Call for Papers/Panels for Interdisciplinary Conference 650th anniversary Anglo-Portuguese Alliance “Taking Stock of the Past and Envisioning the Future”, 6-9 July 2022 is open until 15 January.
650th anniversary of the Anglo-Portuguese Alliance. Taking Stock of Past and Envisioning the Future, 6-9 July 2022, University of Minho, Braga, Portugal.
The legal foundations of the Anglo-Portuguese alliance are found in two treaties dating from the fourteenth century: the Treaty of Tagilde (10 July 1372) and the Treaty of London (16 June 1373).
The Treaty of Tagilde, signed at the Church of São Salvador of Tagilde (Vizela municipality, Braga district), by D. Ferdinand I of Portugal and the representatives of John of Gaunt, Duke of Lancaster and son of Edward III of England, is considered the preamble of the alliance that remains in force to this day. During more than six centuries of existence, the Anglo-Portuguese alliance has survived the most challenging of historical contingencies, including two world wars, the rise and fall of empires, revolution and decolonisation, the multilateralization of international relations, European integration and the end of the Cold War.
The Interdisciplinary Conference “The Anglo-Portuguese Alliance: Taking Stock of the Past and Envisioning the Future”, which will take place at the University of Minho (Braga, Portugal) from 6 to 9 July 2022, marks the 650th anniversary of the Treaty of Tagilde with a creative space for dialogue and exchange of knowledge among researchers from different areas of knowledge. The conference aims to bring about a deeper understanding of the Anglo-Portuguese alliance, its past and present, and reflect on possible future reverberations.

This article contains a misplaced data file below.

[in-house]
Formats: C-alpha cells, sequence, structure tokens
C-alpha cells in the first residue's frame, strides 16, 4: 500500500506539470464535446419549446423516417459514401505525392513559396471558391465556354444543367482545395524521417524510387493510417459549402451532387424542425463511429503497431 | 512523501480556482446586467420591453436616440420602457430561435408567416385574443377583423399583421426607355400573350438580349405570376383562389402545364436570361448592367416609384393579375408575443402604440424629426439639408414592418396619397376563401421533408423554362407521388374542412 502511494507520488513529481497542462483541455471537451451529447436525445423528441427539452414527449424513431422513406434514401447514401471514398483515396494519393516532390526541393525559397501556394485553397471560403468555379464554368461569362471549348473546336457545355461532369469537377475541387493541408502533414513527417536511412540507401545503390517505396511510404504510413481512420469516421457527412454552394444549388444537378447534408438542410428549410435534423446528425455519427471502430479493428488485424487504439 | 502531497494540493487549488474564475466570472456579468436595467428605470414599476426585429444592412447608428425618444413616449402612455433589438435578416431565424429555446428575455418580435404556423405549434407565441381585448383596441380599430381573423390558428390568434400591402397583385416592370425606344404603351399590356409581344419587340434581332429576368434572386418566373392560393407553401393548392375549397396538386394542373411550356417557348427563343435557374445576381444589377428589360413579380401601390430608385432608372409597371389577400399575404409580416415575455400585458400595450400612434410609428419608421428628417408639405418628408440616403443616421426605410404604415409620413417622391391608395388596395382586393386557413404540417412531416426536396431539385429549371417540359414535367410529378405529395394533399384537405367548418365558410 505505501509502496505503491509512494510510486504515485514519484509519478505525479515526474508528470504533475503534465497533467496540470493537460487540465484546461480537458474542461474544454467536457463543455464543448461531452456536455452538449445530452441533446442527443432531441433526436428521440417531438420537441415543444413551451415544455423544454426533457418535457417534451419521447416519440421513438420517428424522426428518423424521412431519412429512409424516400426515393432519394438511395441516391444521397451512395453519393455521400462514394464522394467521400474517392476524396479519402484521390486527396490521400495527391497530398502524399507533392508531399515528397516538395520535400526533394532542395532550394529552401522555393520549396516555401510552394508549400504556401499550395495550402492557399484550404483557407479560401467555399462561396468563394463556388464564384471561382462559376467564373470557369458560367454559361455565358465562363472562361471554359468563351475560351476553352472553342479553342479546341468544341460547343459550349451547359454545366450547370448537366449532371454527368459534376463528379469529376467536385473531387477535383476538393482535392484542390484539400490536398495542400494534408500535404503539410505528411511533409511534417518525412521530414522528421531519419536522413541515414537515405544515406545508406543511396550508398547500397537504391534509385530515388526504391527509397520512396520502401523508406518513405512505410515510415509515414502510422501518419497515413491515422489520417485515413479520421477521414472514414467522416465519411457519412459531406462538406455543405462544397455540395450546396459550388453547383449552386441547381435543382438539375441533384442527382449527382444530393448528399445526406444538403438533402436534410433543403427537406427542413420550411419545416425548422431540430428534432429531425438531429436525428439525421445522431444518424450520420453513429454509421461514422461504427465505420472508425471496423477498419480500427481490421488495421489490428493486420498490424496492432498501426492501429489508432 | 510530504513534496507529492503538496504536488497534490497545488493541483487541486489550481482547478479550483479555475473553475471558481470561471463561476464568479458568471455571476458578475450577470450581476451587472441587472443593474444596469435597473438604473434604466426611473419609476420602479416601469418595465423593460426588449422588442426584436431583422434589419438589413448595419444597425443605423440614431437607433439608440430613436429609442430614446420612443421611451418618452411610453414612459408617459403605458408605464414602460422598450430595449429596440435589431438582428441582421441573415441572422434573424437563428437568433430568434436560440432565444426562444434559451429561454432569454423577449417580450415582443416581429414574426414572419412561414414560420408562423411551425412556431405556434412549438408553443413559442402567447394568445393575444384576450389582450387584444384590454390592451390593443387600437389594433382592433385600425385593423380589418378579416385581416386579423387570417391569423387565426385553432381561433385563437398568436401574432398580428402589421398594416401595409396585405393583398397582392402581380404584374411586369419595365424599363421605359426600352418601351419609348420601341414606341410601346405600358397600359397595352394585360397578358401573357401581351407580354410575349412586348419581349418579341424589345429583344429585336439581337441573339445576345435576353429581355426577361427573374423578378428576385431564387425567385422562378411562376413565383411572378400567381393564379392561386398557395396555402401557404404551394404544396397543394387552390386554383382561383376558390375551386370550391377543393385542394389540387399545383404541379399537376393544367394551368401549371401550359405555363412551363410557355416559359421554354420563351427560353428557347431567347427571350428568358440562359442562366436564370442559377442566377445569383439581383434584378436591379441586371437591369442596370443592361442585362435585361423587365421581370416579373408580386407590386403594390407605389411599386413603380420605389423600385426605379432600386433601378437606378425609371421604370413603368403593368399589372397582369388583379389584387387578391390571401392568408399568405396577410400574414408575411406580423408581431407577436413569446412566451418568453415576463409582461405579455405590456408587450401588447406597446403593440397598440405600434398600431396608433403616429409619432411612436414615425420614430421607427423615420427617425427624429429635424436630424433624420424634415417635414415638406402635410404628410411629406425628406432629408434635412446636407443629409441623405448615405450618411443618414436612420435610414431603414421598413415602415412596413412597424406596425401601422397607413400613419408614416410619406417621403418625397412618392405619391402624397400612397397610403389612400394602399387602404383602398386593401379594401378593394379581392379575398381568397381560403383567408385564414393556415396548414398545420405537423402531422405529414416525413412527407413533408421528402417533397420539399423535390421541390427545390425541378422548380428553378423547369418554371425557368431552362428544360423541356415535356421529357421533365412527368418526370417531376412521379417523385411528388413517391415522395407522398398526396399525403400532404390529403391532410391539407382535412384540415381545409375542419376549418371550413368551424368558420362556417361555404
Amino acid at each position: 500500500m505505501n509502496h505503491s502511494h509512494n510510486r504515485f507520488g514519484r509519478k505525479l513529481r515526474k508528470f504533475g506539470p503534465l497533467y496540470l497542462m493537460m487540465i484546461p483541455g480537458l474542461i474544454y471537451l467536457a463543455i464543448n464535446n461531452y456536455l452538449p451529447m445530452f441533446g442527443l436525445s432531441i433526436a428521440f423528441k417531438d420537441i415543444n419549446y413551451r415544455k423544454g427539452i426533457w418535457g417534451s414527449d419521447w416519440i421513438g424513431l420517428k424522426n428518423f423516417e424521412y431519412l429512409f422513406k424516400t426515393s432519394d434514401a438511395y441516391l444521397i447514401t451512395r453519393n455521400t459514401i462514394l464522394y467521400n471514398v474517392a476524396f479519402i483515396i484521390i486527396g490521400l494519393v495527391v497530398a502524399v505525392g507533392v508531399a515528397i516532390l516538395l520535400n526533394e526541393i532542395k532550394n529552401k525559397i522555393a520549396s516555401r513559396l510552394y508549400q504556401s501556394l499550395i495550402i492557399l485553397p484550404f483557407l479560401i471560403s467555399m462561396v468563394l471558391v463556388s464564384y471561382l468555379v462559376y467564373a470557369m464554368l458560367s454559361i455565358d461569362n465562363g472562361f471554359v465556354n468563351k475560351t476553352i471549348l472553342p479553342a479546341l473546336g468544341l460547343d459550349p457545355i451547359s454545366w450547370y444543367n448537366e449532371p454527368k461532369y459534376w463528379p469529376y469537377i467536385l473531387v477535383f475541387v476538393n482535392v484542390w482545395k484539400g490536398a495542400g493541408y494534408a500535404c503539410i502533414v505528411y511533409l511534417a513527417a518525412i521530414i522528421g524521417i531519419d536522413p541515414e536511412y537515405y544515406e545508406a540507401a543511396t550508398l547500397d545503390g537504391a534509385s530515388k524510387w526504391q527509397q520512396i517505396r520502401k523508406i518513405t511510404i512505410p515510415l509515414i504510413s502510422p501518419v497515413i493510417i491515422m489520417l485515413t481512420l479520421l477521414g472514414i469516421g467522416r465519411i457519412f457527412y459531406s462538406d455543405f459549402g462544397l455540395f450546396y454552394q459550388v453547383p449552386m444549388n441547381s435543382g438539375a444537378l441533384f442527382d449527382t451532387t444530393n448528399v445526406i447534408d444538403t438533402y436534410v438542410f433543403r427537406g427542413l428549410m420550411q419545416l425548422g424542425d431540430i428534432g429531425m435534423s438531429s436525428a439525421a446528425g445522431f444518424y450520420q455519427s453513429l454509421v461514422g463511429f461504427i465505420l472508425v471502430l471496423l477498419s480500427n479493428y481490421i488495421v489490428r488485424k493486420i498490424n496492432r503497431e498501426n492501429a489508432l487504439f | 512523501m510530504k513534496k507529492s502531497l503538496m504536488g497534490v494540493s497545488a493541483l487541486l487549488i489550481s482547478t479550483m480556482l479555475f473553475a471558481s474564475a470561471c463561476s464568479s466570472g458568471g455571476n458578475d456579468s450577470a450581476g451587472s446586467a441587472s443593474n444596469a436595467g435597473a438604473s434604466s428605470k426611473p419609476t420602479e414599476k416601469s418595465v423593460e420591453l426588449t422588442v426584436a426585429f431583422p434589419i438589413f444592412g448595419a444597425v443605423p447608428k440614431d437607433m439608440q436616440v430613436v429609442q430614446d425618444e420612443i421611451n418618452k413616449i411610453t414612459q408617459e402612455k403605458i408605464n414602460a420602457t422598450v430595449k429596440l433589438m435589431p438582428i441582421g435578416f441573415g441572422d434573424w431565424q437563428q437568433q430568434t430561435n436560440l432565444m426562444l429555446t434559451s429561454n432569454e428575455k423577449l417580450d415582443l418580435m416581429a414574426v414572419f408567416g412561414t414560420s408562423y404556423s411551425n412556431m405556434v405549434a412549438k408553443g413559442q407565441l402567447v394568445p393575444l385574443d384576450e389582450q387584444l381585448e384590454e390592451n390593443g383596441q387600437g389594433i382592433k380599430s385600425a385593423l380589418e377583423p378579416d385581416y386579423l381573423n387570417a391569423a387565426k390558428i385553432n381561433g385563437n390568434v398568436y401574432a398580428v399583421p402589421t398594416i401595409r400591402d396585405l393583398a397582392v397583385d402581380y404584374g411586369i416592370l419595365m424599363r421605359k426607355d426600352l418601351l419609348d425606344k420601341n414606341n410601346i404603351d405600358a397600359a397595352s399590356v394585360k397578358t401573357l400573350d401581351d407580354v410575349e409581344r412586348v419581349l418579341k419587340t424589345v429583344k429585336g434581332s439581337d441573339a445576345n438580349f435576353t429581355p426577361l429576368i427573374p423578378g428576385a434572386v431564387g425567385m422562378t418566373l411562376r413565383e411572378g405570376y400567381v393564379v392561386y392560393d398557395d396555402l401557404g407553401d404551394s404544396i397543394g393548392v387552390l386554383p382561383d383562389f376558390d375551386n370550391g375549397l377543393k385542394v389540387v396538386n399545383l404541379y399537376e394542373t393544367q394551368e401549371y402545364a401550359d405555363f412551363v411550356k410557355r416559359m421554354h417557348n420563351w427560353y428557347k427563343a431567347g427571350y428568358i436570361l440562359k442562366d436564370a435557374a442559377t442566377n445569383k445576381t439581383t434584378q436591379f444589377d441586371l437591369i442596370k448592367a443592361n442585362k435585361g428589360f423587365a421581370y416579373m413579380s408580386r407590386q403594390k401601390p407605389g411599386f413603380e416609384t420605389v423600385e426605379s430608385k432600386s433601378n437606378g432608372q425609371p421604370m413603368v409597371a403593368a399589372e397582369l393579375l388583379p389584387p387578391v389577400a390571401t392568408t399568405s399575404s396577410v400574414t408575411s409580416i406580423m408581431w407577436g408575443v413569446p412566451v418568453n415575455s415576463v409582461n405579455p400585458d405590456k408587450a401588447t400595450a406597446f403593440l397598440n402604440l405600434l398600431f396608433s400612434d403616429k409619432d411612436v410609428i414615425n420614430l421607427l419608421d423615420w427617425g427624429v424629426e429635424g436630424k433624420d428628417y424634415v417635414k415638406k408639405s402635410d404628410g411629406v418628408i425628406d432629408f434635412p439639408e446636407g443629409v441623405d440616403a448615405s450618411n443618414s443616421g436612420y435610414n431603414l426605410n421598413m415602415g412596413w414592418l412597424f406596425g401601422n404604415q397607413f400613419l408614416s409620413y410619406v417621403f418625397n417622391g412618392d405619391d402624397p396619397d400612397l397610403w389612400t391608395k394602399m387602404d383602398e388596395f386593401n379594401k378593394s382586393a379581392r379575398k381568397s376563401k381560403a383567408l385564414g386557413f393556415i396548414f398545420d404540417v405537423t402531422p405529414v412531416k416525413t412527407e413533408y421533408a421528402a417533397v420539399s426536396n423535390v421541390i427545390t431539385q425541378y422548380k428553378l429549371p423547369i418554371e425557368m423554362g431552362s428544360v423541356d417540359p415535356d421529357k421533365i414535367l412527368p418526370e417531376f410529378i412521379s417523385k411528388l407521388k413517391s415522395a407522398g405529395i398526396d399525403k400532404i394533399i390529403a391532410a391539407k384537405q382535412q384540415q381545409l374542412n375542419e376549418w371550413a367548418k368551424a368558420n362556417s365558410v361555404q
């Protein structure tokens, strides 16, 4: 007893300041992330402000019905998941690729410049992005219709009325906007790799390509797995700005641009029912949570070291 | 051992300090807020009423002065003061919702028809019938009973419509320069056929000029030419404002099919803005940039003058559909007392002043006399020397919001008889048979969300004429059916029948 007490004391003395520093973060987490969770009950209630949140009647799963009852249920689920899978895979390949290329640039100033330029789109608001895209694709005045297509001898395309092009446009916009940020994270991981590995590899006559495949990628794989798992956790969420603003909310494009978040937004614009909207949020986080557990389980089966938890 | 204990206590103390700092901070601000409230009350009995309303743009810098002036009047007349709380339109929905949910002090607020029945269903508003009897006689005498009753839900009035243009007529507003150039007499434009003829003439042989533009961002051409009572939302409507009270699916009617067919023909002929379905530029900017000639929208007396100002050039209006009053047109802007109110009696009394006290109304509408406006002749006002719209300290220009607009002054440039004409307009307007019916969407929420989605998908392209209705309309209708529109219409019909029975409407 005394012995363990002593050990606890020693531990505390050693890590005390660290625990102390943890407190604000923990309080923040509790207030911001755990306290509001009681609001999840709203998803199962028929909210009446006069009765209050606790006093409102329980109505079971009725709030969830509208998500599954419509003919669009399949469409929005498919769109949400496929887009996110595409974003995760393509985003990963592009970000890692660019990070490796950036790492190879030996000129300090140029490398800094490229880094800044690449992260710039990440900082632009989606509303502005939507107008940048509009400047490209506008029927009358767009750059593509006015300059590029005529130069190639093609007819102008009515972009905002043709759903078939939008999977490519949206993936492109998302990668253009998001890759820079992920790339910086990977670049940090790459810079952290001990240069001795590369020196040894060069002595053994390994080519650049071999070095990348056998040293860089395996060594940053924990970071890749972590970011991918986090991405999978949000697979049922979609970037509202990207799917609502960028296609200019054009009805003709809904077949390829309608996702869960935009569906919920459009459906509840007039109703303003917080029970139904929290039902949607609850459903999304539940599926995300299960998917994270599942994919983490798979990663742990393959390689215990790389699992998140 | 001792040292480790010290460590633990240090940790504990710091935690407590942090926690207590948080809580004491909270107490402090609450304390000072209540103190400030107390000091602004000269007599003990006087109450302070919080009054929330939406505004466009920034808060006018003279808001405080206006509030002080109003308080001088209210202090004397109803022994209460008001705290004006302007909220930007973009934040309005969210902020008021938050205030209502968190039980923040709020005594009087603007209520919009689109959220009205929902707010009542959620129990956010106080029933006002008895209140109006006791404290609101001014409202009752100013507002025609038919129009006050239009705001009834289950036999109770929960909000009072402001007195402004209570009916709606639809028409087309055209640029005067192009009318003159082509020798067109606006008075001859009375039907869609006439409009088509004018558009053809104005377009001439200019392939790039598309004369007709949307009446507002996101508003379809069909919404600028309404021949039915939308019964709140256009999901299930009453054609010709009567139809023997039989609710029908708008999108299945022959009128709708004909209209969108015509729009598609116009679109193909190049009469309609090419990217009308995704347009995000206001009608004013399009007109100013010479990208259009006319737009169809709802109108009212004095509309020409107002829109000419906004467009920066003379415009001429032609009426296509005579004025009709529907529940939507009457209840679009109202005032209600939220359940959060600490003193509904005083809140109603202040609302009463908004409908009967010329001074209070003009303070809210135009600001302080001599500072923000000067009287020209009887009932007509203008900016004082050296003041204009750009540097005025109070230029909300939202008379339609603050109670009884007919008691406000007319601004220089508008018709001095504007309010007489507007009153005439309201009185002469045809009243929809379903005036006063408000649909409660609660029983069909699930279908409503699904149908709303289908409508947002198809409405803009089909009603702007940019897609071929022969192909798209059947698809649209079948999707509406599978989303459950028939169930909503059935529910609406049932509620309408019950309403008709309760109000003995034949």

The Conference is organised by the University of Minho - Research Centre for Justice and Governance and the School of Law - in partnerhsip with Portugal-UK 650.
See details of the call for papers and panels (the call will close on 15 January 2022) here.
University of Oxford; University of Coimbra, Centre for the History of Society and Culture; University of Évora/University of Minho, Research Centre in Political Science; Católica University – Lisbon, Institute for Political Studies.
Alexandra M. Rodrigues Araújo (JusGov/University of Minho), João Sérgio Ribeiro (JusGov/University of Minho), Mário Ferreira Monte (JusGov/University of Minho).
Alexandra M. Rodrigues Araújo (JusGov/University of Minho), Allan Tatham (JusGov)
Anabela Gonçalves (JusGov/University of Minho), Carlos Abreu Amorim (JusGov/University of Minho), Cristina Dias (JusGov/University of Minho), Joana Aguiar e Silva (JusGov/University of Minho), João Carlos Espada (IEP, Católica University - Lisbon), Joaquim Freitas da Rocha (JusGov/University of Minho), José Pedro Paiva (CHSC, University of Coimbra), Liam Gearon (University of Oxford), Marco Gonçalves (JusGov/University of Minho), Maria de Assunção Vale Pereira (JusGov/University of Minho), Maria João Rodrigues de Araújo (University of Oxford), Maria José Azevedo Santos (CHSC, University of Coimbra), Maria Miguel Carvalho (JusGov/University of Minho), Owen Rees (University of Oxford), Pedro Madeira Froufe (JusGov/University of Minho), Silvério Rocha e Cunha (CICP/University of Évora), Teresa Pinto Coelho (Nova University Lisbon), Thomas F. Earle (University of Oxford)